Serendipitously, after I had left the OFT, we at Fingleton and the Open Data Institute were asked by the Treasury to write a report on how Application Programme Interfaces (APIs) might be used to drive competition in banking. That report, Data Sharing and Open Data for Banks, provided important evidence for how new technology could be harnessed on the consumer side. Essentially it argued that Open Data and a clear standard could be used, and that APIs could provide the basis for secure access to the individual consumer's information.
The report was published in December 2014. There is no reference to the Fingleton/ODI report in the final report of the CMA: its influence was indirect in that the submissions of the various banks relied on it. At that time, we advised Lloyds Bank, which in various submissions and underlying work (example here), championed approaches that moved in the direction of Open Banking.
The CMA's final report brought together all this work into a clear recommendation on Open Banking.
"Our first foundation remedy, which is of central importance to our remedies package. The focus of this remedy is to deliver open API banking standards and to require the largest banks in GB and NI to make data available using these standards so as to enable consumers and SMEs to more easily identify products which suit their needs and to facilitate the creation of new digital services to help them manage their money."
The implementation of Open Banking
The story from 2016 will be more familiar to the people in this room. The Open Banking Implementation Entity (OBIE) was created. PSD2 happened in parallel. In 2019, we at Fingleton were asked by OPIE to review the operation of Open Banking. We made a number of recommendations around improving payments capability, improving the consent process, and considering premium APIs.
My personal view has always been that the process of public intervention to enable technology and empower consumers is the right way to go. It allows competition to operate in the interests of consumers, and enables innovation along the way. While I never expected it to be a fast process, I did expect that its benefits would go wider than current accounts. For example, it would enable external credit providers to provide consumers faced with a need for some short term credit with options other than an unauthorised overdraft. And, in our review in 2019, I did wonder if wider enhancements (e.g. double anonymisation) could bring substantial benefits to regulation in other areas such as the protection of consumers in gambling regulation or the ability to regulate age restricted services without intruding on privacy.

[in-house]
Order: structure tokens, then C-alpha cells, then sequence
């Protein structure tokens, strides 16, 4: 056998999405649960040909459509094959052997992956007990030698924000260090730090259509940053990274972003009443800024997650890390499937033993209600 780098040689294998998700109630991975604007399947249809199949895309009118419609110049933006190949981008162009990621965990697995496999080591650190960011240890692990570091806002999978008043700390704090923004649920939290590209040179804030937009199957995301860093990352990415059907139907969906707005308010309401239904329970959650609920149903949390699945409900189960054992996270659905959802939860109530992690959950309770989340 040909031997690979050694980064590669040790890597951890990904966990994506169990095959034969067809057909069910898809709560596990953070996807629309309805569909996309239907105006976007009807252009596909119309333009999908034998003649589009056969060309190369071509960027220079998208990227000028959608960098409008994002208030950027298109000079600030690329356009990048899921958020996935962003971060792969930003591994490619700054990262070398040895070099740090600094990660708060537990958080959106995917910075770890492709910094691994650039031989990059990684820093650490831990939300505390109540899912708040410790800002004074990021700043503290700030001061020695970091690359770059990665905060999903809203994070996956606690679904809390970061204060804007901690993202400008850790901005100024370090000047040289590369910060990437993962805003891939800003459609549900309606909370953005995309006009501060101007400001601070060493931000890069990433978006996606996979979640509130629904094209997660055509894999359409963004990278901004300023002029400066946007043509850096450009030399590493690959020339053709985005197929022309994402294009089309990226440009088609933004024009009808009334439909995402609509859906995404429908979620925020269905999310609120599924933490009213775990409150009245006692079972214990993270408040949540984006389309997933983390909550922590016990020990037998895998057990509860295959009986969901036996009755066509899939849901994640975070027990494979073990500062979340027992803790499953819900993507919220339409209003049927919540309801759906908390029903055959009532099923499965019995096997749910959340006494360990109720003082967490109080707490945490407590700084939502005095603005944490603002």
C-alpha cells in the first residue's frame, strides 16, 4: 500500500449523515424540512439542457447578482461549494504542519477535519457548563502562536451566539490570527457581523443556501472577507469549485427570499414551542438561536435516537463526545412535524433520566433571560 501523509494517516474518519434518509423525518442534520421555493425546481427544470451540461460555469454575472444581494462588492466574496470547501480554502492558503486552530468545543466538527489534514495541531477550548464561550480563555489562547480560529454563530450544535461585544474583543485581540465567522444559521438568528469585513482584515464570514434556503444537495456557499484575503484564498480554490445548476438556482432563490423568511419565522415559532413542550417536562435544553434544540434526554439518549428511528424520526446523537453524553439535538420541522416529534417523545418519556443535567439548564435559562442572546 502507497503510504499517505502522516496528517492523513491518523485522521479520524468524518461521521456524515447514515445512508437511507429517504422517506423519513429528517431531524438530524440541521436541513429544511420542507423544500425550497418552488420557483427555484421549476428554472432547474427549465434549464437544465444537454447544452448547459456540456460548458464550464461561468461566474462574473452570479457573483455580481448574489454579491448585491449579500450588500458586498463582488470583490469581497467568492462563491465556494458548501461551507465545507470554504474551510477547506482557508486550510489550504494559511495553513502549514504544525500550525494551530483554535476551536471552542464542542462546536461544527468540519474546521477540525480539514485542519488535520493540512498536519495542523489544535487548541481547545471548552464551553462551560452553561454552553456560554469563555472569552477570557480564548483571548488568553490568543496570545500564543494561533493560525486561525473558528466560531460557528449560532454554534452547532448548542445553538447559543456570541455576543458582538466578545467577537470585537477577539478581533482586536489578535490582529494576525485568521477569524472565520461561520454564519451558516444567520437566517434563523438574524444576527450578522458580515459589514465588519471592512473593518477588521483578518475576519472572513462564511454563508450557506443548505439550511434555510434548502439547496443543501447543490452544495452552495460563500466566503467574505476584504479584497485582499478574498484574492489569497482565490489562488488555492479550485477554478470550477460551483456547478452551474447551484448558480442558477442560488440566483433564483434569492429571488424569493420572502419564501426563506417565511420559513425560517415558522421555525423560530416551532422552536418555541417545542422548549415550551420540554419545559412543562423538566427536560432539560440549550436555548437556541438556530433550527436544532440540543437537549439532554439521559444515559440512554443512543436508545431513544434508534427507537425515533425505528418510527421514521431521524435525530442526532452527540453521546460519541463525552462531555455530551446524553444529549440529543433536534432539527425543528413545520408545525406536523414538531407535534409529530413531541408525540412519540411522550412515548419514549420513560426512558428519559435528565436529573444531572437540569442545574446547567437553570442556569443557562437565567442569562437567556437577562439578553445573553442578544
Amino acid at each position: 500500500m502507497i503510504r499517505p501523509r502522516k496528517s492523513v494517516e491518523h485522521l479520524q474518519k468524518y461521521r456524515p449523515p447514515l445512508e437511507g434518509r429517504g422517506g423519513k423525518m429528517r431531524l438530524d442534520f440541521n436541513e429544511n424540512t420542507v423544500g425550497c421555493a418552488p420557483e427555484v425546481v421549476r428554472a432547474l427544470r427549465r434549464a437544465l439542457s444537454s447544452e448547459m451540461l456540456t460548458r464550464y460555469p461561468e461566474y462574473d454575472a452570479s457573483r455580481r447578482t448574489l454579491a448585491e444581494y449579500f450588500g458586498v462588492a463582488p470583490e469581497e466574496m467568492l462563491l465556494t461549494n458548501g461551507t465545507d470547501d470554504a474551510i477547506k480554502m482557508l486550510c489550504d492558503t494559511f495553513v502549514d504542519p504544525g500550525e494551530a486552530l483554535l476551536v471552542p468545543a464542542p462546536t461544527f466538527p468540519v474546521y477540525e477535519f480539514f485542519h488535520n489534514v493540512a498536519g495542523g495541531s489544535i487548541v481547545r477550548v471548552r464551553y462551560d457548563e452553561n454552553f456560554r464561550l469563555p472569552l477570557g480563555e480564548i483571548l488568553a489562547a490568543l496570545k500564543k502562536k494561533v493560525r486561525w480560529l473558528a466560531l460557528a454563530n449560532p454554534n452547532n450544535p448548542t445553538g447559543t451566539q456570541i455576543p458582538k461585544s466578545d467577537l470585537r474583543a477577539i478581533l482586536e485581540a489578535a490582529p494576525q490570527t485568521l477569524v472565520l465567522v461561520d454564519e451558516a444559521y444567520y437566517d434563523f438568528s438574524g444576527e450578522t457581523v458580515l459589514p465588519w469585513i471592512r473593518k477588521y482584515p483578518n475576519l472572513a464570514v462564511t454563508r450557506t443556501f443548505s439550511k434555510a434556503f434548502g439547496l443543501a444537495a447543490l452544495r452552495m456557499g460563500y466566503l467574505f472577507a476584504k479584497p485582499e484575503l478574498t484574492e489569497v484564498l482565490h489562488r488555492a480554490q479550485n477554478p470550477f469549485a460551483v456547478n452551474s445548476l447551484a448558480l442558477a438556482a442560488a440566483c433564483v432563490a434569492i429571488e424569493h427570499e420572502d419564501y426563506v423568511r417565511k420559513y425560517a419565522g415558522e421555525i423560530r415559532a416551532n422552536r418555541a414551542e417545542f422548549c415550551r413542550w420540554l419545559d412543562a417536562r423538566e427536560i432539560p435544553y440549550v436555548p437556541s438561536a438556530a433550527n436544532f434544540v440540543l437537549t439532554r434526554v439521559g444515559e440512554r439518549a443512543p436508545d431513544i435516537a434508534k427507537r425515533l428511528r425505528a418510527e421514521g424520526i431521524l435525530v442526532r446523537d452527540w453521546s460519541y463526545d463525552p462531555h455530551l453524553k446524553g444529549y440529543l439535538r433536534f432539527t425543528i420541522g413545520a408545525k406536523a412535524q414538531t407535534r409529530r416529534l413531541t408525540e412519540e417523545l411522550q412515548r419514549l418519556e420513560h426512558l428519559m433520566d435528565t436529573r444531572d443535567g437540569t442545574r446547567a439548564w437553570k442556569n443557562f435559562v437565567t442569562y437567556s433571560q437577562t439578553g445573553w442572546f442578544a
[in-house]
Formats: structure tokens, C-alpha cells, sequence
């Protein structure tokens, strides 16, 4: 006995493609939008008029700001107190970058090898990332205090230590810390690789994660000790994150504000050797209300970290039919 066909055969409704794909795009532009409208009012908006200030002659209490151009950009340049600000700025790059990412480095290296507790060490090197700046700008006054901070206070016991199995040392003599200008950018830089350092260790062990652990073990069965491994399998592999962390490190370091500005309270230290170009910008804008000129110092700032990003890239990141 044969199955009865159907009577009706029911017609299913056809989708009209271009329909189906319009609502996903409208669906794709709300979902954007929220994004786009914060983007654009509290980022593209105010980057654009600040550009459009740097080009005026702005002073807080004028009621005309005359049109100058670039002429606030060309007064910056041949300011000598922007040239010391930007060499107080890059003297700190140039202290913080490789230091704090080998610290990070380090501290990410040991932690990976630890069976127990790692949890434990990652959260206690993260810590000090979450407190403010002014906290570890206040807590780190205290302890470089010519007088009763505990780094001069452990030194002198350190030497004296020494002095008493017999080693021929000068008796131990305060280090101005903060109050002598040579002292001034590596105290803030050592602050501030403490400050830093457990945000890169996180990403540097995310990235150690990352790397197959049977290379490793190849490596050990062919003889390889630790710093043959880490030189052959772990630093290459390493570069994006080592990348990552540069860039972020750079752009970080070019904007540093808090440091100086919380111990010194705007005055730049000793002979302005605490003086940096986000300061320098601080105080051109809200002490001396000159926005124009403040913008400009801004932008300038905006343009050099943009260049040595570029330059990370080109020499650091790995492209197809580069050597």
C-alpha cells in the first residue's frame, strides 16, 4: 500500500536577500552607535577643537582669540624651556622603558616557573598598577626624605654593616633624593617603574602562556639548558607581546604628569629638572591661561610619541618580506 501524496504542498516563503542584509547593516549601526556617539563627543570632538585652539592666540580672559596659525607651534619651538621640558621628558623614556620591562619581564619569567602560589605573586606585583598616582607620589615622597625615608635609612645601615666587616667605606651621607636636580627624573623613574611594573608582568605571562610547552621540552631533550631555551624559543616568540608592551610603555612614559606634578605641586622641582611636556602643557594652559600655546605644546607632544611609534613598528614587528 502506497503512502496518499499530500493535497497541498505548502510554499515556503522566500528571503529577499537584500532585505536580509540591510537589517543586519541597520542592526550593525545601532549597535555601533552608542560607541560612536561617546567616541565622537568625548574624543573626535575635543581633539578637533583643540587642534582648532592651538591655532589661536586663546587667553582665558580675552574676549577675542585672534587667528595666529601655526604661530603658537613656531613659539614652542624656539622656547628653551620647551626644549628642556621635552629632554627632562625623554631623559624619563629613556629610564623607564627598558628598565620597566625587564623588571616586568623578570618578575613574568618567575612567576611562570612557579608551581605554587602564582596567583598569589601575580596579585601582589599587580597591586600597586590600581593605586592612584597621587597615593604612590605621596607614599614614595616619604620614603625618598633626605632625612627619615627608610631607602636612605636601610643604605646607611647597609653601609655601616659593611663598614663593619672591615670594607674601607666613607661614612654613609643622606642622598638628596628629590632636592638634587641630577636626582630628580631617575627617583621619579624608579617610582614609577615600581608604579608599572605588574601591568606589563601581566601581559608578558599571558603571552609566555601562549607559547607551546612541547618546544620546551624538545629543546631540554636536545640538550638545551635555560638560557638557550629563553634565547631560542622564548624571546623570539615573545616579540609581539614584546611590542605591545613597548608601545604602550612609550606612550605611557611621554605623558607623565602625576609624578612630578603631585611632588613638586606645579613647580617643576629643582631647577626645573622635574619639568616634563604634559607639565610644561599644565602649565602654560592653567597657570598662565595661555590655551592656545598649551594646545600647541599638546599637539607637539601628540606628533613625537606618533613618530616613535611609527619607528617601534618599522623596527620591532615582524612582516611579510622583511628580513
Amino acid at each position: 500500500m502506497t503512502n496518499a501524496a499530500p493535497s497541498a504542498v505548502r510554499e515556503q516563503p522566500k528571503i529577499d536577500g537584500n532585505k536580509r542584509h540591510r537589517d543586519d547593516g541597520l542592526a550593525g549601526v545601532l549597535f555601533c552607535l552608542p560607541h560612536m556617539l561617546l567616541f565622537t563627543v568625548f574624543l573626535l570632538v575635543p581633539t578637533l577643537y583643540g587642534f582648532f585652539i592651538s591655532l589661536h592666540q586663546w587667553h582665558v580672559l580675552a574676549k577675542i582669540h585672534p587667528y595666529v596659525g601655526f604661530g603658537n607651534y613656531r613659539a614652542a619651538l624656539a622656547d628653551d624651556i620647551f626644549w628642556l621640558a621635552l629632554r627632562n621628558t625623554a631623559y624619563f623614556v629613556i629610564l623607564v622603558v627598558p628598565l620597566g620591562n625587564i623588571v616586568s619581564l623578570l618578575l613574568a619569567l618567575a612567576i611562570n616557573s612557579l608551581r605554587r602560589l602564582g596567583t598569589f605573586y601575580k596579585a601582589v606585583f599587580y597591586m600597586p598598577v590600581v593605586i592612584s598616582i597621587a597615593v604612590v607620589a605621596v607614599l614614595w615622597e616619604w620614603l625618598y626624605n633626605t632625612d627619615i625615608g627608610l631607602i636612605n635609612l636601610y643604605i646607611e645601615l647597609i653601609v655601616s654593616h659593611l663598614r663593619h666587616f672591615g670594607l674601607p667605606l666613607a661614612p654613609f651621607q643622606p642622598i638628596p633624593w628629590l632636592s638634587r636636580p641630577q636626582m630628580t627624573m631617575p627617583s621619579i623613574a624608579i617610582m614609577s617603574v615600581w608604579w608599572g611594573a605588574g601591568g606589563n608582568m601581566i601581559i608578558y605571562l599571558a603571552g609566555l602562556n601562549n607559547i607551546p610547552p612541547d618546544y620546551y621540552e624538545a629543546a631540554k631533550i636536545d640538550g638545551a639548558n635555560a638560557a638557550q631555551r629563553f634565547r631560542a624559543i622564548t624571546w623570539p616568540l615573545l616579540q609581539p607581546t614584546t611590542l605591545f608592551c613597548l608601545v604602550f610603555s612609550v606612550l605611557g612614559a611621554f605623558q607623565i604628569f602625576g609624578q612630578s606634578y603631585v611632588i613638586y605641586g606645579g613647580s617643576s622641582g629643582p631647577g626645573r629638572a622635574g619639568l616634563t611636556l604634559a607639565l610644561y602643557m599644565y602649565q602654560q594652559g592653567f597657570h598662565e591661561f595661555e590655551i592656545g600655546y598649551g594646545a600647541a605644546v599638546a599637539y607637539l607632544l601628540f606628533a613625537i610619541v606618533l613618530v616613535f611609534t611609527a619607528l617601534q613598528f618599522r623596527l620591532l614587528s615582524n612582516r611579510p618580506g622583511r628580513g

My experience with using regulation to increase competition in other sectors is that it is a slow process but one that delivers huge benefits over the longer term. For example, the deregulation of restrictive European aviation rules in the 1980s and 1990s really only began to deliver benefits in the 2000s, when new low cost business models took hold and the incumbents had to radically reform their cost structures to keep competitive. In the same way, I expect that Open Banking will continue to deliver long term benefits to UK consumers, both via new entrants and business and the pressure they put on incumbents to improve their offerings.
In summary, Open Banking
- Open Banking is good for competition in UK current accounts where I hope it continues to have impact, driving productivity and consumer welfare.
- It is important for the UK internationally, showing our leadership in technology and creating many commercial opportunities.
- It is important for the wider financial services ecosystem where the FCA is looking at open finance more generally.
- Open Banking also has lessons for other markets where similar concerns about complexity being the enemy of consumers and competition abound.